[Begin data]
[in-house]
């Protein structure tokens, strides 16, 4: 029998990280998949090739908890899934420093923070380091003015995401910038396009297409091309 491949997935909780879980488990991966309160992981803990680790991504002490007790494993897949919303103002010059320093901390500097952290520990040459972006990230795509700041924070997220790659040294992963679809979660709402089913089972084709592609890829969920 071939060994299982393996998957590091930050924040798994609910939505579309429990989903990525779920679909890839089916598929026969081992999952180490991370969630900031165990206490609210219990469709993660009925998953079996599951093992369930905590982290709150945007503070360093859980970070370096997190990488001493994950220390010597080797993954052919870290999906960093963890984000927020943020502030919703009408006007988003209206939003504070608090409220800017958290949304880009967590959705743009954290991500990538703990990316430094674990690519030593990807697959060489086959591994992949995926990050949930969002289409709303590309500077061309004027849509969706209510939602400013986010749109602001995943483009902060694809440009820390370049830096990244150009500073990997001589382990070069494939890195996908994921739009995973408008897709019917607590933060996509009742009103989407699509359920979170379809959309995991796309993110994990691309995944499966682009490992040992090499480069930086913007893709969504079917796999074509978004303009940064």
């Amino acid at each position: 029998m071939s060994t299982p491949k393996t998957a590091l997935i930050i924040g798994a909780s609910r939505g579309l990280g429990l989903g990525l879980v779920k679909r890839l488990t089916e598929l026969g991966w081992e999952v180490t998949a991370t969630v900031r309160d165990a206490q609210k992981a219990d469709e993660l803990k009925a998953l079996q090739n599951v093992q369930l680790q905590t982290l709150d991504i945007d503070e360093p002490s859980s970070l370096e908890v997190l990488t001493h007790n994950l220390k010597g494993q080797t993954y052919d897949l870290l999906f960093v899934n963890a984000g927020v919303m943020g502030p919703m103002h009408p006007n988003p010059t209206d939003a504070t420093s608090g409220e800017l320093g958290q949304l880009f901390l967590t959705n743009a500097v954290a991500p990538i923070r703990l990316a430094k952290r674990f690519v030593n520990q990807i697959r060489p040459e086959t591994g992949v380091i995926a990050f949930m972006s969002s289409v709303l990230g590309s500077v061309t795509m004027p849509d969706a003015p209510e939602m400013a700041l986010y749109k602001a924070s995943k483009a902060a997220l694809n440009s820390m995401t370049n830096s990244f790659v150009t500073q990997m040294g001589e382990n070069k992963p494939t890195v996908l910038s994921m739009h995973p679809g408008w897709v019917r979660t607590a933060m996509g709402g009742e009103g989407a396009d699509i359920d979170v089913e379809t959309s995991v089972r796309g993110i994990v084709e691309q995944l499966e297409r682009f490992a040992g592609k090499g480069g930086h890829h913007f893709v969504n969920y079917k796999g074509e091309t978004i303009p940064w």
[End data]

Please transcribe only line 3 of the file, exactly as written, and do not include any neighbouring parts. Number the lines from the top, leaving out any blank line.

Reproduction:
């Amino acid at each position: 029998m071939s060994t299982p491949k393996t998957a590091l997935i930050i924040g798994a909780s609910r939505g579309l990280g429990l989903g990525l879980v779920k679909r890839l488990t089916e598929l026969g991966w081992e999952v180490t998949a991370t969630v900031r309160d165990a206490q609210k992981a219990d469709e993660l803990k009925a998953l079996q090739n599951v093992q369930l680790q905590t982290l709150d991504i945007d503070e360093p002490s859980s970070l370096e908890v997190l990488t001493h007790n994950l220390k010597g494993q080797t993954y052919d897949l870290l999906f960093v899934n963890a984000g927020v919303m943020g502030p919703m103002h009408p006007n988003p010059t209206d939003a504070t420093s608090g409220e800017l320093g958290q949304l880009f901390l967590t959705n743009a500097v954290a991500p990538i923070r703990l990316a430094k952290r674990f690519v030593n520990q990807i697959r060489p040459e086959t591994g992949v380091i995926a990050f949930m972006s969002s289409v709303l990230g590309s500077v061309t795509m004027p849509d969706a003015p209510e939602m400013a700041l986010y749109k602001a924070s995943k483009a902060a997220l694809n440009s820390m995401t370049n830096s990244f790659v150009t500073q990997m040294g001589e382990n070069k992963p494939t890195v996908l910038s994921m739009h995973p679809g408008w897709v019917r979660t607590a933060m996509g709402g009742e009103g989407a396009d699509i359920d979170v089913e379809t959309s995991v089972r796309g993110i994990v084709e691309q995944l499966e297409r682009f490992a040992g592609k090499g480069g930086h890829h913007f893709v969504n969920y079917k796999g074509e091309t978004i303009p940064w």